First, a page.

For instance, a 1mm wear layer will last about 15 years and cannot be refinished, a 3mm wear layer will last about 40 years and can be refinished 2 to 3 times, and a 4mm to 6mm wear layer can last 80 plus years with the possibility of refinishing it 4 times or more.


Here’s what your money will get you when purchasing hardwood flooring.

$1.50 to $4 per square foot: Lower grade engineered hardwood in domestic wood species including Oak, Maple, and Hickory. Plank widths will start at 2.25” and go up to 5-6” but as the width increases the grade of wood will decrease. Plank thickness will be about ½ “.

$3 to $7 per square foot: Mid-grade engineered or solid hardwood in additional domestic varieties like Birch, Cherry, and some Mahogany at ½ to ¾” thick and with plank widths at 2.5” up to 6”.

$6-$10 per square foot: Very good quality engineered or solid hardwood in additional domestic and some exotic species such as Mahogany and Acacia. Planks will be ½ “ to 1” thick and up to 7 or 8 “ wide. Engineered hardwood will have a 4mm to 6mm wear layer.

$9 to $17 per square foot: In this price range you can find top-quality wood in almost any species, except the rarest. Planks will be 1” thick with widths from 2.25” to 12”, or more. Engineered hardwood in this price range should have a 6mm wear layer.

$17 and up per square foot: The most premium woods and custom or specialty finishes and milling in exotic species like Teak, Zebrawood, Tigerwood, Brazilian Cherry, Brazilian Walnut, Cypress and Ebony with planks up to 24” wide.


There are many well-known manufacturers of engineered and solid hardwood in the flooring industry.

Because of the many variables such as grade, thickness, plank width, and tree species, there is a wide range in prices.

Manufacturer Type $ Per Sq. Ft.
Armstrong Solid $6-$15 Many species
Bruce Solid $5.00-$13.00 Hickory, Maple, Oak, Walnut
Carlisle Solid $10-$22 Wide Plank, mostly Oaks
Herne Hardwoods Solid $6-$24 Domestic & Exotic species
K.D. Woods Co. Solid $5-$22 Reclaimed Solid Hardwood
LW Mountain Solid $7-$12 Oak & Acacia
Armstrong Engineered $7-$15 Many species
Anderson Engineered $10.25-$22.00 Hickory, Maple, Oak, Walnut
Bruce Engineered $5.00-$13.00 Many species
Carlisle Engineered $8-$20 Wide Plank
Kahrs Engineered $10-$17 Many species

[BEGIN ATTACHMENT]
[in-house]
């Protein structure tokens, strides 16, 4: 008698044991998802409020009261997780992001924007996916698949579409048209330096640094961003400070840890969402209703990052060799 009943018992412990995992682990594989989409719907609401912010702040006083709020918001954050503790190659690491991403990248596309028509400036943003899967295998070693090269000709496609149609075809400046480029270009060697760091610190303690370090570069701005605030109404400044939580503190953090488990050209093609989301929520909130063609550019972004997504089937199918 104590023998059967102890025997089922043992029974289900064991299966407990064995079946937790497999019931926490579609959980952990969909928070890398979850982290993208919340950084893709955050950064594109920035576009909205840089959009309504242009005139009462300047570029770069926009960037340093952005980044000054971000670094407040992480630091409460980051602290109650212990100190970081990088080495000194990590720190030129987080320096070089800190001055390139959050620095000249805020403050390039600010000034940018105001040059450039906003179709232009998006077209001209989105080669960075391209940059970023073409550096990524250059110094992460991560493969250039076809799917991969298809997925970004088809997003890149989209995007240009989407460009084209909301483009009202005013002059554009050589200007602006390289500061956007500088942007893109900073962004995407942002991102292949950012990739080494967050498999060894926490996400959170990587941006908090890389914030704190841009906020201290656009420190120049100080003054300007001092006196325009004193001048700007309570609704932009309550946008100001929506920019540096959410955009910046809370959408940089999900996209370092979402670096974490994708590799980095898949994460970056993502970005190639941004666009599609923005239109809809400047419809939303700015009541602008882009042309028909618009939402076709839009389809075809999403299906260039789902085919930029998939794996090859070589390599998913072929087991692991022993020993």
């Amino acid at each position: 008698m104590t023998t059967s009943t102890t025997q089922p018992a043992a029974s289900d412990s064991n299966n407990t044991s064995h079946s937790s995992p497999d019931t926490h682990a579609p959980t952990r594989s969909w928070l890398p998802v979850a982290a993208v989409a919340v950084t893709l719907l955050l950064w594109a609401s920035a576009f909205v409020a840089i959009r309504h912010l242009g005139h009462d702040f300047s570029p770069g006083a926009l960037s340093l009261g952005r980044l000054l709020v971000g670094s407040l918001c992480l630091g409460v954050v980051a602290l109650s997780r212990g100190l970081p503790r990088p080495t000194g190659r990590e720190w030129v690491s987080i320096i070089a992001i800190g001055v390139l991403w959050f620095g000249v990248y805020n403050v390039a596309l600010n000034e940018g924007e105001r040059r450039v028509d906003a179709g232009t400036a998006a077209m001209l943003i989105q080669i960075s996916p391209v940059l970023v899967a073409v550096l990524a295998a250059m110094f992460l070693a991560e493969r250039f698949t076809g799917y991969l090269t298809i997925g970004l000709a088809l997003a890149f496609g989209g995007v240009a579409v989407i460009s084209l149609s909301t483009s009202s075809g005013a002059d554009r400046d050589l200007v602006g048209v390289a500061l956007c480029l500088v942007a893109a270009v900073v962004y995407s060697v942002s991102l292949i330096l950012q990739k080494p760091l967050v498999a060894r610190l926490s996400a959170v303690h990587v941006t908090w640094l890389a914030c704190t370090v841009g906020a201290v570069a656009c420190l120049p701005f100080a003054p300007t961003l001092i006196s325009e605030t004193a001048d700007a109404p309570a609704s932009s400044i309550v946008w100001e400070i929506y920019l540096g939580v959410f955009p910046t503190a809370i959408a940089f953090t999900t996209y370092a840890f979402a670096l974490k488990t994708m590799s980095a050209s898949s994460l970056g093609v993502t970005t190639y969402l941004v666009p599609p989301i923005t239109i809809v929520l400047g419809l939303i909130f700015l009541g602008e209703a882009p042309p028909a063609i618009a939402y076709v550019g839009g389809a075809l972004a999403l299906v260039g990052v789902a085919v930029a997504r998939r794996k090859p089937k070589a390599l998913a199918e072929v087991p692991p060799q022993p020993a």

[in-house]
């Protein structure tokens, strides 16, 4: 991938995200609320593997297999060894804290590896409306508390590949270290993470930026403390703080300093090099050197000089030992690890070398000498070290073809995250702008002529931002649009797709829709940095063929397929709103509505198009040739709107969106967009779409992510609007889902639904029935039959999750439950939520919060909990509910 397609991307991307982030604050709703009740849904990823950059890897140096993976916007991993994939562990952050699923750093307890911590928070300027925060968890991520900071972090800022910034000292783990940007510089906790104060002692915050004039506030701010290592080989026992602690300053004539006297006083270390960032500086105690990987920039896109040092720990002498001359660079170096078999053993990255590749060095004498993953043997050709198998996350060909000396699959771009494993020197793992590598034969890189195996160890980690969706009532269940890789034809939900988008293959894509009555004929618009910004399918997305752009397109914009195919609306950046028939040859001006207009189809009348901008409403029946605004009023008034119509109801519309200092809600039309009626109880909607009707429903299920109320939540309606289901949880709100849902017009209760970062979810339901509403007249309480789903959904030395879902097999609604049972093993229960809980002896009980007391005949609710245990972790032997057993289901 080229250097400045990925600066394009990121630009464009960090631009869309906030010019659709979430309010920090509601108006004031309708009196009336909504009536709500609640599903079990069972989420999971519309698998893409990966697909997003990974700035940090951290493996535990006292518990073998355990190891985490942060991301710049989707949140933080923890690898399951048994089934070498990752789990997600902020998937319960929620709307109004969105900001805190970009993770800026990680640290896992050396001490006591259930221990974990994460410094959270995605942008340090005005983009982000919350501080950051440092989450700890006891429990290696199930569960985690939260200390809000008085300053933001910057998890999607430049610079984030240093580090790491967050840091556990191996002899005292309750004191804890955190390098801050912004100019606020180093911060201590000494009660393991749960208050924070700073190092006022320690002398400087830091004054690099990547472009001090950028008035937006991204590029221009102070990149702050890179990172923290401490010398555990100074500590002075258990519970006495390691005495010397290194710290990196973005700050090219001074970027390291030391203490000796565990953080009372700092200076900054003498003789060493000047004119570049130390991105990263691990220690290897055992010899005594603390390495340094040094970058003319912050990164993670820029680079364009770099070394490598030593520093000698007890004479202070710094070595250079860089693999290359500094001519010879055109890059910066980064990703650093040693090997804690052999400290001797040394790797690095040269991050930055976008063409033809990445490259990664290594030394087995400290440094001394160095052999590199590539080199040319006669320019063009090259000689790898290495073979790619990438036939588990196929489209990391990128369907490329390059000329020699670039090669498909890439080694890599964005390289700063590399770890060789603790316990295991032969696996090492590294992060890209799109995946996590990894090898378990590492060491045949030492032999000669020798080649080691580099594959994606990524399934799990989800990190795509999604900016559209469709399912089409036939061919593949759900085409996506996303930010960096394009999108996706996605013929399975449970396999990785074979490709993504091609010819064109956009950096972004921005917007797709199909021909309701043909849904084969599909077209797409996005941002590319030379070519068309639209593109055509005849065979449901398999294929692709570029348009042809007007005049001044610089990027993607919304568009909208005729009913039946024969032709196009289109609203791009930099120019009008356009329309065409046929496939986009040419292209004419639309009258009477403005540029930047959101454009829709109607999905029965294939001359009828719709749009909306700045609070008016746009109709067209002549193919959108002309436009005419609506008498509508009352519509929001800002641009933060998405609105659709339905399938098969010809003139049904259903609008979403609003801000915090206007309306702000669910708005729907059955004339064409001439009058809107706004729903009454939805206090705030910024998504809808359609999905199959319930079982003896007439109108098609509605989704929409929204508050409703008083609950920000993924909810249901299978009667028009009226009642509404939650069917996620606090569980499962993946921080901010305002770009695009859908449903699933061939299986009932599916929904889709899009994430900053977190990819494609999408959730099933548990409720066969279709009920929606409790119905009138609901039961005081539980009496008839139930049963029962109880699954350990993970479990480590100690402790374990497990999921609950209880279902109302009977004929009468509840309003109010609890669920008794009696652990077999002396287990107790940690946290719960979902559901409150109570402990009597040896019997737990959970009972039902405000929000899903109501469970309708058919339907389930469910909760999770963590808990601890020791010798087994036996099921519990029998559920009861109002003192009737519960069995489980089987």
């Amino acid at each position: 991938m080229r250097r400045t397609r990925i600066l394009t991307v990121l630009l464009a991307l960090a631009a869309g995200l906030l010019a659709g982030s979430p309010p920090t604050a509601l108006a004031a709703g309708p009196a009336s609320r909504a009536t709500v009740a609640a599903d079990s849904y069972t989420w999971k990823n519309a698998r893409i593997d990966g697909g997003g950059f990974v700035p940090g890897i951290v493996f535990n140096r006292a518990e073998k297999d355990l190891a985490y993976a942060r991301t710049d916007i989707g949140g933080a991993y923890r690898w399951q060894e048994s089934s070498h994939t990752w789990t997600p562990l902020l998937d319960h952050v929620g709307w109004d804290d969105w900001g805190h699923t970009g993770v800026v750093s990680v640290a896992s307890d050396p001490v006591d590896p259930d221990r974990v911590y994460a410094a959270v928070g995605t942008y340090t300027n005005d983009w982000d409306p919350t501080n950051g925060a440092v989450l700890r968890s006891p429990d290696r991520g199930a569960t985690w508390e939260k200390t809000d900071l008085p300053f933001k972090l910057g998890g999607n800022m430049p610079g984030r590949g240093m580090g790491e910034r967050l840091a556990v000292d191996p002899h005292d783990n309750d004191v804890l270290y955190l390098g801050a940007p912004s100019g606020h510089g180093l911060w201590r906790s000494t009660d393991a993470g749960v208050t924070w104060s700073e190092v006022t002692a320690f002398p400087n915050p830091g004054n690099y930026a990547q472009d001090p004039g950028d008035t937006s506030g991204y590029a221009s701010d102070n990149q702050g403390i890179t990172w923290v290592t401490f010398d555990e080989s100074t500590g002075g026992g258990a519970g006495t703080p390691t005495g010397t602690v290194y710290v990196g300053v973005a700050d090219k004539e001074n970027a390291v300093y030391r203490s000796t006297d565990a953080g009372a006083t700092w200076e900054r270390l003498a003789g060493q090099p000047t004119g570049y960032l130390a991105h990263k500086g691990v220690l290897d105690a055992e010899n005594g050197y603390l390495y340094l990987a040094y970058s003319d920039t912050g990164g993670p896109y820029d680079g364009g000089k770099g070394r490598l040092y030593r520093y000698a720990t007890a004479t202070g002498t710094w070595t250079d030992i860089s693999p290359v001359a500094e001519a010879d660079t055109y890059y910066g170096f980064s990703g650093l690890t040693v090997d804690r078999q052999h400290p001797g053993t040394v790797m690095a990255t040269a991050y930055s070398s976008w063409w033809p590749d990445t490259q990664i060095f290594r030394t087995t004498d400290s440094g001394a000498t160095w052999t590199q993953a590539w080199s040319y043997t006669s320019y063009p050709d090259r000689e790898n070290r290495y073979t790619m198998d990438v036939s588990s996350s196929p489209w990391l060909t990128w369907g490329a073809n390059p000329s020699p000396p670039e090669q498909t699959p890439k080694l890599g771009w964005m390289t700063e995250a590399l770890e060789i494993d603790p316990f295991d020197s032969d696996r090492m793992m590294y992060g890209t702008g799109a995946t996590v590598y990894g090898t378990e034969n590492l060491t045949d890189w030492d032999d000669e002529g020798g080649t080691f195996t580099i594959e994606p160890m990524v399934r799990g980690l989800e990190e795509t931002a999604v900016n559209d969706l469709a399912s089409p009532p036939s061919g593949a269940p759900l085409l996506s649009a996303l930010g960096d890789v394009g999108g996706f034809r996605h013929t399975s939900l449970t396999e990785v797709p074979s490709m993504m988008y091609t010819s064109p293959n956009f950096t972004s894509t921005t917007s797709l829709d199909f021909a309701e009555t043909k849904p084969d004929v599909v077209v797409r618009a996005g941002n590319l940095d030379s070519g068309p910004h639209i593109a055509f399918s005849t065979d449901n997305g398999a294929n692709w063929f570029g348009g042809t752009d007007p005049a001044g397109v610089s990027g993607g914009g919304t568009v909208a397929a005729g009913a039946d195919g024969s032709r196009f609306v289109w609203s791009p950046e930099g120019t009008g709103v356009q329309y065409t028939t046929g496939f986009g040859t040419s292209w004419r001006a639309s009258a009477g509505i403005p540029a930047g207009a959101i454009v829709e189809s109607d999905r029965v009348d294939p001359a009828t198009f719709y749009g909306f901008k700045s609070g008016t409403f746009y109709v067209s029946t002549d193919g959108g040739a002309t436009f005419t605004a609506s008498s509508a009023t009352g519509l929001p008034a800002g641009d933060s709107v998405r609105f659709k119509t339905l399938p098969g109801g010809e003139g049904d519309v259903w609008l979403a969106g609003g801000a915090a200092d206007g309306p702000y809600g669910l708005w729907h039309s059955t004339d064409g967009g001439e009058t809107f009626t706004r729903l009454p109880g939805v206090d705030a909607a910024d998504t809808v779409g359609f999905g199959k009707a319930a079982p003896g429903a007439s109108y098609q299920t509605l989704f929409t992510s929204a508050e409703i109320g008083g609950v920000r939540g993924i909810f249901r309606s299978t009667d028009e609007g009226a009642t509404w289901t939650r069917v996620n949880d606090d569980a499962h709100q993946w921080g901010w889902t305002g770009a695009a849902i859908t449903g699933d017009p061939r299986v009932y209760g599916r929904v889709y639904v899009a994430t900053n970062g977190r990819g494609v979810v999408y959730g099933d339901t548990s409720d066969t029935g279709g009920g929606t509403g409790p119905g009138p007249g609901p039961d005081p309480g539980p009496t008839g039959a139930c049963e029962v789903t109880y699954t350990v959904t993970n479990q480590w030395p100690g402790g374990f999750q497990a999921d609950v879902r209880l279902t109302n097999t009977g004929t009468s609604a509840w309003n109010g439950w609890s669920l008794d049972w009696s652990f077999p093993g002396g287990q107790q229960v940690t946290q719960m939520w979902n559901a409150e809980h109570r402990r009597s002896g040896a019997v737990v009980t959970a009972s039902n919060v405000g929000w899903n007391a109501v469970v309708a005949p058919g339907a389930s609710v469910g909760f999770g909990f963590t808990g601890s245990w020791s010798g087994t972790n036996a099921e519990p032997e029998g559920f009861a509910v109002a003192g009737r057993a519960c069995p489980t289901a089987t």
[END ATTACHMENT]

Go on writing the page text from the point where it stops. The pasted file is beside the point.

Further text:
LW Mountain Engineered $7-$10 Oak, Hickory, Acacia
Shaw Engineered $4-$9 Many species
Woodland Reserve Engineered $7.00-$15.00 Wide and extra wide planks

Further Reading: Where to Buy Reclaimed Wood Flooring | Where to Buy Hardwood Flooring


Below are average cost ranges for some of the most commonly used wood flooring species that have been pre-finished.

Species Cost Range/Sq.Ft.
Pine $4-$12
Maple $7-$14
White Ash $10-$15
Hickory $7-$15
Red Oak $9-$15
White Oak $9-$18
Domestic Walnut $7-$13
Brazilian Walnut $12-$23
Cypress $9-$20
Mahogany $12-$30
Teak $10-$15


There are a variety of style factors that can affect the cost of hardwood flooring including plank size and the finish on the flooring. You can also purchase unfinished solid hardwood flooring and finish it yourself.

Unfinished hardwood: $1-$8 per square foot

You can find unfinished flooring in both solid and engineered hardwood, but properly finishing it yourself can be difficult, time consuming, and will cost an additional $2-$10 per square foot above the cost of the wood.

Oil-finished hardwood: $8 and up per square foot

Typically, oil-finished hardwood flooring will cost about 15-20% more than standard finishes.

Hand-scraped, wire brushed, distressed finishes: $8 and up per square foot

These types of finishes will add a warm, weathered, or rustic appearance to the flooring but can add 10-20% more than smooth finishes.

Smoked or fumed hardwood: $10 and up per square foot

Smoked or fumed wood has been exposed to ammonia which brings out the natural tannins in the wood, darkens it, and highlights the grain. Smoked or fumed flooring will cost about 25-40% more than non-fumed hardwood.

Patterned Flooring: Herringbone, Parquet, or Chevron patterned hardwood flooring is typically created at the time of installation and can add $5-$16 per square foot to the installation cost. You can also purchase pre-assembled hardwood flooring in various patterns at about $12-$25 per square foot.

Stain Choice: In some flooring lines, wood finished with a deeper, richer stain costs a little more.


As discussed at the start of this report we have an in-depth cost report for hardwood installation costs. However if you’re just looking for some ballpark figures and calculations then read on.

Labor: How much should labor cost to install a wood floor? Installation labor costs run from about $3 to $9 per square foot depending on the complexity and method of the installation. Expect to pay around $4-$8 per square foot for most choices.

Factors that Affect Cost: Some of the factors that increase installation costs include the complexity of the job, the number of cuts needed, and the hardness of the wood. Patterned floors like herringbone will need many more cuts than flooring installed in long or wide planks.

Removal/Disposal: If you need the old flooring removed and disposed of, plan on adding $2 to $4 per square foot. If a new plywood or OSB subfloor will be needed, the cost will increase an additional $3 to $6 per square foot.

Note: See our guides to the cost of tile, carpet and laminate flooring to compare prices on popular flooring materials.

Further Reading: How Long Does it Take to Install Wood Floors?


How much does it cost to install 2,000 square feet of hardwood flooring?

The average total cost with professional installation will range from $18,000 to $28,000.

How much does it cost to install wood flooring in a 12’ x 12’ room?

A 12’ x 12’ room is 144 square feet so the cost will be between $1,008 and $2,016.

About the Author:

Rob Parsell

Rob joined the Home Flooring Pros team in 2014 and is a freelance writer, specializing in flooring, remodeling and HVAC systems (read more).

“I’m the son of an interior designer and picked up an eye for design as a result. I started hanging wallpaper and painting at 14 and learned enough on the job to be the general contractor on two homes we built for our family and did much of the finish plumbing, electrical, painting, and trim work myself.”